Mars' Linnaeus unit lays off veterinary specialists in UK

Announcement in tight labor market raises questions about demand

Published: April 04, 2024

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Linnaeus President Julia Hendrickson, who has more than 20 years' experience in retail, confirmed that the company was laying off veterinary specialists and staff in other roles at some of its more than 180 practices in the United Kingdom and Ireland.

Mars Inc. is laying off some veterinary specialists at its Linnaeus business in the United Kingdom, citing a mismatch between staffing levels and demand for veterinary care.

The company has not given a number but said clinical and non-clinical positions at primary care practices and referral services are affected. A source inside Linnaeus said that fewer than 20 veterinary specialist positions are being eliminated.

Practice owners large and small are grappling with a moderation in demand for veterinary care, as pet owners contend with higher living costs. The layoffs could also signal a shift in what has been a tight labor market for veterinarians in the wake of Brexit and a pandemic pet boom.

Linnaeus owns more than 180 practices in the U.K. and Ireland, including 17 specialty referral hospitals, according to its website. The company has been owned by United States-based Mars, a privately held conglomerate with more than 2,500 veterinary practices worldwide, since 2021.

"Last week, we notified affected associates of our intention to consult on a small number of redundancies involving select Linnaeus practices where staffing levels do not currently meet demand," Linnaeus President Julia Hendrickson said in a statement supplied to the press.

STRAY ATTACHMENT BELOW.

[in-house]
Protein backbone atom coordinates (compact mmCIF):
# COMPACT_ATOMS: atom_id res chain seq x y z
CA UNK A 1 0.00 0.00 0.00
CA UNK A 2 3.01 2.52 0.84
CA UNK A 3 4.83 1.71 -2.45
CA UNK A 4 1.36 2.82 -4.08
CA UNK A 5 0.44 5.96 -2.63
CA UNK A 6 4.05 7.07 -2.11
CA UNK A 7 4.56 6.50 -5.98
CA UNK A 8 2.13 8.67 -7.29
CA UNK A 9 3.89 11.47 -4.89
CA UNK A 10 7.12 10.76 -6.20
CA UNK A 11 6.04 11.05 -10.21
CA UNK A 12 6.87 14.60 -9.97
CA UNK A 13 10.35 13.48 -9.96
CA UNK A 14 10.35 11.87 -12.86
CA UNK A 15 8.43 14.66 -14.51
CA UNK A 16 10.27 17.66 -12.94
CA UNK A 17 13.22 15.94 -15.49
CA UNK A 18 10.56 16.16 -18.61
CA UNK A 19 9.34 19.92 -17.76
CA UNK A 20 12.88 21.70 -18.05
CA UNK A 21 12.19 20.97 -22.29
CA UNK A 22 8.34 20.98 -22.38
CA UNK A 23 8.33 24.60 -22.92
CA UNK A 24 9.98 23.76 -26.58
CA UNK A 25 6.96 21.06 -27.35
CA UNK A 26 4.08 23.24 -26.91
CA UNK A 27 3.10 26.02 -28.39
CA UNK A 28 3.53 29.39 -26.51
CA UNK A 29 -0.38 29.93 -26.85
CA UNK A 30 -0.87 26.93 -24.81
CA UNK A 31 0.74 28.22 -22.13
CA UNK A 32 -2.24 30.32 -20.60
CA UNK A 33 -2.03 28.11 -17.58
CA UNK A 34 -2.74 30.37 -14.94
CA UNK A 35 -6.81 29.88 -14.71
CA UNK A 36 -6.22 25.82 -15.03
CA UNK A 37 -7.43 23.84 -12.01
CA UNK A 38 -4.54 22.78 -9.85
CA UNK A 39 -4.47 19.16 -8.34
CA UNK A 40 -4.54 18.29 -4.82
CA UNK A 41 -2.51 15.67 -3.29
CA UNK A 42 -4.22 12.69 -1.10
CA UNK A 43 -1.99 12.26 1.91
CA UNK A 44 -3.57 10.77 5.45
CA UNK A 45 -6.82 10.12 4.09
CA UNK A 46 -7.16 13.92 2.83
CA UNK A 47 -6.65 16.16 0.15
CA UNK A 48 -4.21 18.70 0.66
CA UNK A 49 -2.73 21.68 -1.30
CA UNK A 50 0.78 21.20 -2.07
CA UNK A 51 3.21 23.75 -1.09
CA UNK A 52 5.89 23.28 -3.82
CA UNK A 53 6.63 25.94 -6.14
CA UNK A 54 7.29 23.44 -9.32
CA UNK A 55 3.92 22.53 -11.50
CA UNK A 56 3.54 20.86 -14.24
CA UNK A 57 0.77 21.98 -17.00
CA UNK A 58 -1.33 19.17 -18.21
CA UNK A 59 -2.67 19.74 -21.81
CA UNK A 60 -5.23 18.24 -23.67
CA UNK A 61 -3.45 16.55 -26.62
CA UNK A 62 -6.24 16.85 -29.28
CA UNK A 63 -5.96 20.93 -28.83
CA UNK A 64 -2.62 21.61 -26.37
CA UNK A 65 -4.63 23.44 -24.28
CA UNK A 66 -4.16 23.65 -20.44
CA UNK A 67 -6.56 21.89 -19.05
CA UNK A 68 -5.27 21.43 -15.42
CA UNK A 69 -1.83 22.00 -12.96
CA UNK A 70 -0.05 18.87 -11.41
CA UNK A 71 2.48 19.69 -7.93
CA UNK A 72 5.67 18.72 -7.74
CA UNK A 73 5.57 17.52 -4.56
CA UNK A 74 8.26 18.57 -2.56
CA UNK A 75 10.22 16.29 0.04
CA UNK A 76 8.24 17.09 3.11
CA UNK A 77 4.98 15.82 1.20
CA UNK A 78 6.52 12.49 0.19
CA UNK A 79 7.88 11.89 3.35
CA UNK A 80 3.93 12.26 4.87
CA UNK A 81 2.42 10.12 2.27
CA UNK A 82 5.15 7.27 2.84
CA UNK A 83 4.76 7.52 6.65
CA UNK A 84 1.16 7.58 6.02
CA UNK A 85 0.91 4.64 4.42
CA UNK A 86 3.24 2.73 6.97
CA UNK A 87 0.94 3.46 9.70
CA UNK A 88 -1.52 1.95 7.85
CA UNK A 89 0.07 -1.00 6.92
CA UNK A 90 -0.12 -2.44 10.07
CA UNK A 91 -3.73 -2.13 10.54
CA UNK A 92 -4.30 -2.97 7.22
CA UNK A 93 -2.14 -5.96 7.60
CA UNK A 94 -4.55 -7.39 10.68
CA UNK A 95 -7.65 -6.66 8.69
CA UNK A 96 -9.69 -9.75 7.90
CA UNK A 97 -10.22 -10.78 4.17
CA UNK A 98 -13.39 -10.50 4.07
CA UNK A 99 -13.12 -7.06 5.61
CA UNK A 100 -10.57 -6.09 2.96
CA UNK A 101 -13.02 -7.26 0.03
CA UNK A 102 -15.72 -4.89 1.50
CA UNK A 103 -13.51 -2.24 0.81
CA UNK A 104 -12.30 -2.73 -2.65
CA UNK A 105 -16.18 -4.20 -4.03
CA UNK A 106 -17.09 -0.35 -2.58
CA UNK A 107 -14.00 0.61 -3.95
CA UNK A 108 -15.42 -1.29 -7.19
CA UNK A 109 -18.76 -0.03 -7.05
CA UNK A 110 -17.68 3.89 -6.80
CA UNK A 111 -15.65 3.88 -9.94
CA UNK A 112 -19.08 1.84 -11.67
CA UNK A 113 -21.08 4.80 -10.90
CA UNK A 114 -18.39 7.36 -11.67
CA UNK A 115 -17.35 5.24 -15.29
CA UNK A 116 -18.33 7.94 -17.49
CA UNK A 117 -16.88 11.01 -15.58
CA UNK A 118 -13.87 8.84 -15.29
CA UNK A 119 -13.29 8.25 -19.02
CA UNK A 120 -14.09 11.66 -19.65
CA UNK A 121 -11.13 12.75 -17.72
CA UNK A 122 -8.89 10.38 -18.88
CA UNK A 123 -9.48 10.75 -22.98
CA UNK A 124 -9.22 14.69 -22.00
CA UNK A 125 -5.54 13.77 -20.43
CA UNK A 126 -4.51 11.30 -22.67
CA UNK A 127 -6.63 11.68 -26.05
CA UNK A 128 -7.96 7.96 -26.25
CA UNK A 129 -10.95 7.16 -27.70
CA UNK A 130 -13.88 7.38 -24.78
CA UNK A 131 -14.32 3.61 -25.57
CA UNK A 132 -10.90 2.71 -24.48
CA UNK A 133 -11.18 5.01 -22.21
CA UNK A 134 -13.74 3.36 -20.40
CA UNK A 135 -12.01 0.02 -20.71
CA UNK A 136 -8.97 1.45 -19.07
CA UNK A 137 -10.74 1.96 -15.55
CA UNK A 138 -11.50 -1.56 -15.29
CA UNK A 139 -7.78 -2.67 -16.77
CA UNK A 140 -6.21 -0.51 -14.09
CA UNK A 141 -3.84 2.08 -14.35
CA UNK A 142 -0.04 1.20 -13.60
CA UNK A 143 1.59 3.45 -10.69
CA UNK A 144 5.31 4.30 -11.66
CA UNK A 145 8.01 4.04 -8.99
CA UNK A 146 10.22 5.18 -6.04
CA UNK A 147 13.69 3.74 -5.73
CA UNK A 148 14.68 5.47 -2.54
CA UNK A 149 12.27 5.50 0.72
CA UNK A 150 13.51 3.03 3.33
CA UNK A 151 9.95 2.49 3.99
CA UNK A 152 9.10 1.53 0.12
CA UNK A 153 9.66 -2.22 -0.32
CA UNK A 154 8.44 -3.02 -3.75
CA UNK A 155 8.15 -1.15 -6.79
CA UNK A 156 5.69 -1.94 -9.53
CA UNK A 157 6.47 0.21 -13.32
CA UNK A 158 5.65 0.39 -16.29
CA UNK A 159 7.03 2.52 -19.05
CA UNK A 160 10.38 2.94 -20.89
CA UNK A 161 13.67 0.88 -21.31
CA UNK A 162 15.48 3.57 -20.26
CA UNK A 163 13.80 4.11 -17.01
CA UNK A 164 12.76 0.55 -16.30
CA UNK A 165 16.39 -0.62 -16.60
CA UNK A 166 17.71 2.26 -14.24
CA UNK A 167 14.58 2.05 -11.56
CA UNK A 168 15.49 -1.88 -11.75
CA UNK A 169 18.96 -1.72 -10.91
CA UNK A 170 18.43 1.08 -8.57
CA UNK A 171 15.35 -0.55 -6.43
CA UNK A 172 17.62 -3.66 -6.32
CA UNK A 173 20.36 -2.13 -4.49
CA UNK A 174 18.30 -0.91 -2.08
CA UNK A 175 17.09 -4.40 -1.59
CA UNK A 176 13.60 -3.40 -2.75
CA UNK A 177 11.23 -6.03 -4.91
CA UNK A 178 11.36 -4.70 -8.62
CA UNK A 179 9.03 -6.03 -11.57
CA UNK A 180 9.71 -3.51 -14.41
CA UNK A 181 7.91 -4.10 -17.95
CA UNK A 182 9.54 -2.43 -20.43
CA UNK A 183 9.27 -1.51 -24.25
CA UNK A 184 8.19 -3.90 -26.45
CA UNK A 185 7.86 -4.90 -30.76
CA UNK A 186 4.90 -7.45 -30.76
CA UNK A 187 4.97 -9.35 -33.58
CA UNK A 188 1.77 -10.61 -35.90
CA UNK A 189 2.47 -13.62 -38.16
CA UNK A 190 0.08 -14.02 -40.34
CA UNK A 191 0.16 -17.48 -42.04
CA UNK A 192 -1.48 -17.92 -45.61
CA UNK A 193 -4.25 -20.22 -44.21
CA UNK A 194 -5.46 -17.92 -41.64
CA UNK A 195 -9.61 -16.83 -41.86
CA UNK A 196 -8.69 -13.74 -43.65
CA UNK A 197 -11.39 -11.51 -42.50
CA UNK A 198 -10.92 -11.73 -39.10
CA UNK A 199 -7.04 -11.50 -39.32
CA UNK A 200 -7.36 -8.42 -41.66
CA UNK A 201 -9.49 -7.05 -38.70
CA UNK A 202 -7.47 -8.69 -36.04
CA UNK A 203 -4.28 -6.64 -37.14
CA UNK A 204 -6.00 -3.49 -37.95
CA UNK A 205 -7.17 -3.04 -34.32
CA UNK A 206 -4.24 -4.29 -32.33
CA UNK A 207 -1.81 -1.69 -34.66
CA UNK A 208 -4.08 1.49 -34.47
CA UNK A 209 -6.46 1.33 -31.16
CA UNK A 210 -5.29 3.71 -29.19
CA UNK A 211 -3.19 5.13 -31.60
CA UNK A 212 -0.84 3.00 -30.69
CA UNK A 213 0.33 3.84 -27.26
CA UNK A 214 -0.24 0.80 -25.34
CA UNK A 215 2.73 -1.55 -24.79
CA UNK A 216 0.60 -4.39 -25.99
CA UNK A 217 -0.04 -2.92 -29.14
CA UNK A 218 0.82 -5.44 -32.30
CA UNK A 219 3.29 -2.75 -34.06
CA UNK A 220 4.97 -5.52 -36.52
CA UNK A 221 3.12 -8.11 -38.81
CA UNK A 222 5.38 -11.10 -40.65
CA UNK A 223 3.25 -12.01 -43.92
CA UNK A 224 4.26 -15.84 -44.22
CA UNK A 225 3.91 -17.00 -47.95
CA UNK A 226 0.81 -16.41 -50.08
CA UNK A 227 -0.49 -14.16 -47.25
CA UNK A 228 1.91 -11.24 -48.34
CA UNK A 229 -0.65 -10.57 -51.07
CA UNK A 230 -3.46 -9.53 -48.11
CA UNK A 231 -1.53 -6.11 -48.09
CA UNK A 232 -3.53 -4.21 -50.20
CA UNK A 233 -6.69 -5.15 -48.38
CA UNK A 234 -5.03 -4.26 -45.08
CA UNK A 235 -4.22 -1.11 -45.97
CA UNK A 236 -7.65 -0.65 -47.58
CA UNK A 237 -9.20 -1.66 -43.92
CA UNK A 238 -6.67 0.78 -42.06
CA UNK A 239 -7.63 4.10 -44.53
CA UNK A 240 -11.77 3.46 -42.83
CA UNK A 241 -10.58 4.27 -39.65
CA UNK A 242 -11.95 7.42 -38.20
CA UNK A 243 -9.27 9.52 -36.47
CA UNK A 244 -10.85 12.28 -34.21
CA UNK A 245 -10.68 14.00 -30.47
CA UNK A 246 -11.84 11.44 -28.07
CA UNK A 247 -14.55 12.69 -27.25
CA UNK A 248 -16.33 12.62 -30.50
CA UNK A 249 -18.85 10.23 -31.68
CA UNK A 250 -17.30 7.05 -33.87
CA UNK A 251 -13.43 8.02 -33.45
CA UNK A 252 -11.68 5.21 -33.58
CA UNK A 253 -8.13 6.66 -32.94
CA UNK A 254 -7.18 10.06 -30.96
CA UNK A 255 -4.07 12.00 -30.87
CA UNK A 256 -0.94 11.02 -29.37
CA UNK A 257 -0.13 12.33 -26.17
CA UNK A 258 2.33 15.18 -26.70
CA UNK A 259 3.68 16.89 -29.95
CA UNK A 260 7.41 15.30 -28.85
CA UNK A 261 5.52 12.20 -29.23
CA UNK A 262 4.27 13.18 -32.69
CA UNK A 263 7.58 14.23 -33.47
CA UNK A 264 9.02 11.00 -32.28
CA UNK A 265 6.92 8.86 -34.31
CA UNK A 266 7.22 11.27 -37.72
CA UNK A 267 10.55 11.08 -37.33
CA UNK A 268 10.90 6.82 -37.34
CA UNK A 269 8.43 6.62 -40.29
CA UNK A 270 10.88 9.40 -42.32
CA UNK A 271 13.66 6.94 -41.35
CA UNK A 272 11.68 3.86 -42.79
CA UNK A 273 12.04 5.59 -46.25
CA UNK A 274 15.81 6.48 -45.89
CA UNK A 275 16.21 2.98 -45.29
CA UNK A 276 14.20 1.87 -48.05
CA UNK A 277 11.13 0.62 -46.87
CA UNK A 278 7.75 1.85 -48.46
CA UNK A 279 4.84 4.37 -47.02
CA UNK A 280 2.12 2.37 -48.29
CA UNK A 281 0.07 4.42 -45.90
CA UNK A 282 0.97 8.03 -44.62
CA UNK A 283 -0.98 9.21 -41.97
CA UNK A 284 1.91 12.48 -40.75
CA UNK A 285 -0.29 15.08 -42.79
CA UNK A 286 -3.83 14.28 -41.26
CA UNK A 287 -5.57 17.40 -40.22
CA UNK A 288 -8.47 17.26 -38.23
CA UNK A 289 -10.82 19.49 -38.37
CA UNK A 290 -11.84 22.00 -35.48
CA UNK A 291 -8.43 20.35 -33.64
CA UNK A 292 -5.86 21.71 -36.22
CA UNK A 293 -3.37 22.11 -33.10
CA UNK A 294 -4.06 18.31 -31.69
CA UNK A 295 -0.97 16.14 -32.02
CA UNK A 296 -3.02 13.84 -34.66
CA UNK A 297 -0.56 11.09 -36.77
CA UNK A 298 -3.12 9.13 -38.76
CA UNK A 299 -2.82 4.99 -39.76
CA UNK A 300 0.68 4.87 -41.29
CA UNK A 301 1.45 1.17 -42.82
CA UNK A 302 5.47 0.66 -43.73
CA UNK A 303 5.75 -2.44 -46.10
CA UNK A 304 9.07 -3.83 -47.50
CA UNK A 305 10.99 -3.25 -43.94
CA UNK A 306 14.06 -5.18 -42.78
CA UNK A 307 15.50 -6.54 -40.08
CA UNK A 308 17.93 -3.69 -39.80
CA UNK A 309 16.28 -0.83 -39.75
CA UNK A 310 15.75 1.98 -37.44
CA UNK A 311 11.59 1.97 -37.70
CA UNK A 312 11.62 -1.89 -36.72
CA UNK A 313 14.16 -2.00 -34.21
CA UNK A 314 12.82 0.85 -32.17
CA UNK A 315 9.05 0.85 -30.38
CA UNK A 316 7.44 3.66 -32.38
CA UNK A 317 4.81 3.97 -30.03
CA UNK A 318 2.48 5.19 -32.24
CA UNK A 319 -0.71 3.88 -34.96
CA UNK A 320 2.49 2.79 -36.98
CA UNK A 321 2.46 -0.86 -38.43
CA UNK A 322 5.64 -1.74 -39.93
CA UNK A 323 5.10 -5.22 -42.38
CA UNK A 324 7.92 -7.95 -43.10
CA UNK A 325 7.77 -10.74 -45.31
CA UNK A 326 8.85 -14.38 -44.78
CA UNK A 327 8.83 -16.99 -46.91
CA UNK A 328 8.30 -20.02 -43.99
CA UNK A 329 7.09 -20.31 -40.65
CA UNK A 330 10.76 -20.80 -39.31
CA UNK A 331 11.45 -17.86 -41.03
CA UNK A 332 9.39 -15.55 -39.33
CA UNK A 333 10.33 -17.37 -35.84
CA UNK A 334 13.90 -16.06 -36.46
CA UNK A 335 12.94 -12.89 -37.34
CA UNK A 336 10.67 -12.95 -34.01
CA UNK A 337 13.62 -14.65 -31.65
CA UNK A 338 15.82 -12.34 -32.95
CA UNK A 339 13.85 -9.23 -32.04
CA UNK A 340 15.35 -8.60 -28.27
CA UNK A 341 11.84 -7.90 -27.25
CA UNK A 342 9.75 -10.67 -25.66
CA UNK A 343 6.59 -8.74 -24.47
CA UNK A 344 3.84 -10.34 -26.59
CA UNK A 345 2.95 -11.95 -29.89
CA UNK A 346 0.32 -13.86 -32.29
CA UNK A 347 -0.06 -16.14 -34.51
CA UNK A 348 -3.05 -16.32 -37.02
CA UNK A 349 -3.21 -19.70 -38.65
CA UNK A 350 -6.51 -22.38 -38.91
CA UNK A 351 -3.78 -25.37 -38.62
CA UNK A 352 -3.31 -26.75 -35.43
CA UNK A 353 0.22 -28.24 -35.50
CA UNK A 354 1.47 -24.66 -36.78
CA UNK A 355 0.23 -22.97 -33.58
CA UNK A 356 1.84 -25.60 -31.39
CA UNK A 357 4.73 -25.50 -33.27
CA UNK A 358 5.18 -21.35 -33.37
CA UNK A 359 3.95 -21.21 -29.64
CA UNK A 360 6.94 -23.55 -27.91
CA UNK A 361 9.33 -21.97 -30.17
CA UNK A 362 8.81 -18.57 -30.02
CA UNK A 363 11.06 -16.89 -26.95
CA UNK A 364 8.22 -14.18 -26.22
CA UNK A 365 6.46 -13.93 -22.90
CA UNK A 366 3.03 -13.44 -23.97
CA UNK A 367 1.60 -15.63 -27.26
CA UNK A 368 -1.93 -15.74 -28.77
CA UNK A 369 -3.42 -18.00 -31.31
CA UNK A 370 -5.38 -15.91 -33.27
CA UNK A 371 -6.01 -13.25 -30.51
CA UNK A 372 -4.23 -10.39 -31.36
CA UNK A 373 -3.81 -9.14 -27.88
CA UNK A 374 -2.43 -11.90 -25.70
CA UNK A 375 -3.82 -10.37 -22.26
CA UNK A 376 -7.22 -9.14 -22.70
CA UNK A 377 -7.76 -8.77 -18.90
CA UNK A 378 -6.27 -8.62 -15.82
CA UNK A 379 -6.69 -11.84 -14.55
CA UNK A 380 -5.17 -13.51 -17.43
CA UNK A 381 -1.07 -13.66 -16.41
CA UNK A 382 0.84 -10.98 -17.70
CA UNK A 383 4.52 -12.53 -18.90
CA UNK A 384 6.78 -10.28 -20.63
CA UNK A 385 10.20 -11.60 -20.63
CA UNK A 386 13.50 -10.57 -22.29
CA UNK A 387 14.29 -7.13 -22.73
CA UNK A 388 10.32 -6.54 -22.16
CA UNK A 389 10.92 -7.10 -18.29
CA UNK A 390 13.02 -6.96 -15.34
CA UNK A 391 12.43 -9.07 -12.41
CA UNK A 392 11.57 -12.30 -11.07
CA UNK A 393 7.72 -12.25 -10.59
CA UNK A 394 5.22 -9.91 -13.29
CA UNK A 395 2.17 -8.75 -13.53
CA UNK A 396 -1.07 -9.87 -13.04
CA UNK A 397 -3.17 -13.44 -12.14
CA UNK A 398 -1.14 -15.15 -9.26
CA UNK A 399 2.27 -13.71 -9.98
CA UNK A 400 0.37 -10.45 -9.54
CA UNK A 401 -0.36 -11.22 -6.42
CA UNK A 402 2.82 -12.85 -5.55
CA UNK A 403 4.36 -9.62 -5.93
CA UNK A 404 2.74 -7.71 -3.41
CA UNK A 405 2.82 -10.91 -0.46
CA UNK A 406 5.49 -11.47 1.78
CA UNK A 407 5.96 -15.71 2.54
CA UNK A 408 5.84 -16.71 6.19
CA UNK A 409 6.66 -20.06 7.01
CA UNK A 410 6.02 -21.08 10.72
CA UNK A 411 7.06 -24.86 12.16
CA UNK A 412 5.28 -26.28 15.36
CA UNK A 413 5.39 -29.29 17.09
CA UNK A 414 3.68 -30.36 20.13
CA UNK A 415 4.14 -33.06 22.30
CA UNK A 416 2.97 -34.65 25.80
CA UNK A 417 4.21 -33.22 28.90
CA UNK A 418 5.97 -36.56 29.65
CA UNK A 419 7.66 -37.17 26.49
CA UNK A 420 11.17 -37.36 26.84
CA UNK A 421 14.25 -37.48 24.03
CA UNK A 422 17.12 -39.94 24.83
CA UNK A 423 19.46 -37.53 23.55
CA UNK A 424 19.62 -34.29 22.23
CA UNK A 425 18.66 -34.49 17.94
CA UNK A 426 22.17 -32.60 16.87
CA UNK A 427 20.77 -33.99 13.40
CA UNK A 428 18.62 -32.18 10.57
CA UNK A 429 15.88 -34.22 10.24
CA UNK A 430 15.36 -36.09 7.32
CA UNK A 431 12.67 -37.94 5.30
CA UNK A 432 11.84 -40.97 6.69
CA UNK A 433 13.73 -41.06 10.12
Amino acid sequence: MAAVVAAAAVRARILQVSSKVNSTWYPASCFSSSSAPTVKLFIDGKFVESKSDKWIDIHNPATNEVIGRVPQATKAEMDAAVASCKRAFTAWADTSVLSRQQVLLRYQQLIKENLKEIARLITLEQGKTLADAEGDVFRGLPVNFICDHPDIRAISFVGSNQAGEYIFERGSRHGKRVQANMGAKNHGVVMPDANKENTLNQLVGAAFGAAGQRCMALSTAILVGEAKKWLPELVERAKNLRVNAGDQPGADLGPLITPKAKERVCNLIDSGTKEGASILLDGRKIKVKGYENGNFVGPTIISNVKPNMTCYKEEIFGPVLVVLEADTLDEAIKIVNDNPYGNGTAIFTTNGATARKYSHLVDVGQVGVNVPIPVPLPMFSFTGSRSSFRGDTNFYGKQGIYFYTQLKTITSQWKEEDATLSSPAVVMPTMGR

Hendrickson's statement also said: "We are determined to support our associates through the process and reduce the impact — and have already begun identifying open roles in other Linnaeus practices that are actively recruiting."

Company spokesperson Rebecca Bannister said no hospitals will close as a result of these moves.

The layoffs come at a fraught time for veterinary consolidators in the U.K.

Last summer, IVC Evidensia, the country's largest consolidator with more than 2,800 practices worldwide, confirmed it was temporarily laying off a small number of veterinarians in Canada, and hundreds of support staff in Canada and the U.K. combined.

In a letter to employees, IVC Evidensia cited changes in market conditions and the demand for veterinary care as reasons for the move.

Richard Hoile, who worked at Linnaeus for a short time, suspects falling demand at its referral hospitals is being driven by high prices. Hoile was CEO of Anderson Moores Veterinary Specialists in Winchester, southwest of London, when it was sold to the Pets at Home group in 2016. He subsequently became the referral director for five specialty hospitals owned by Pets at Home, which were sold to Linnaeus at the end of 2020.

"One of the first things Linnaeus did when they came in, they instituted a series of price rises," said Hoile, who left in early 2021. "Pet owners now struggle to pay, and so volumes are dropping off."

Hoile, who worked in finance for more than two decades before helping to open Anderson Moores, described a difficult situation for Linnaeus. He said the company set a standard of paying very high salaries to its practitioners and now is carrying those salaries without the demand to support them.

Complaints about the cost of veterinary care in general have roiled the profession in the U.K. in recent months. Spurred by price hikes that have outpaced inflation, regulators have been investigating whether high levels of ownership concentration in the profession are causing pet owners to overpay for treatment.

Meanwhile, corporate practices may face challenges from an unexpected quarter: independents.

After leaving Linnaeus, Hoile opened a specialist orthopedic hospital that now competes with the practice he once owned. He said, "There's been a big increase in the number of people who sold out their practice — people like me — got a bit bored and are now setting up new independent businesses."

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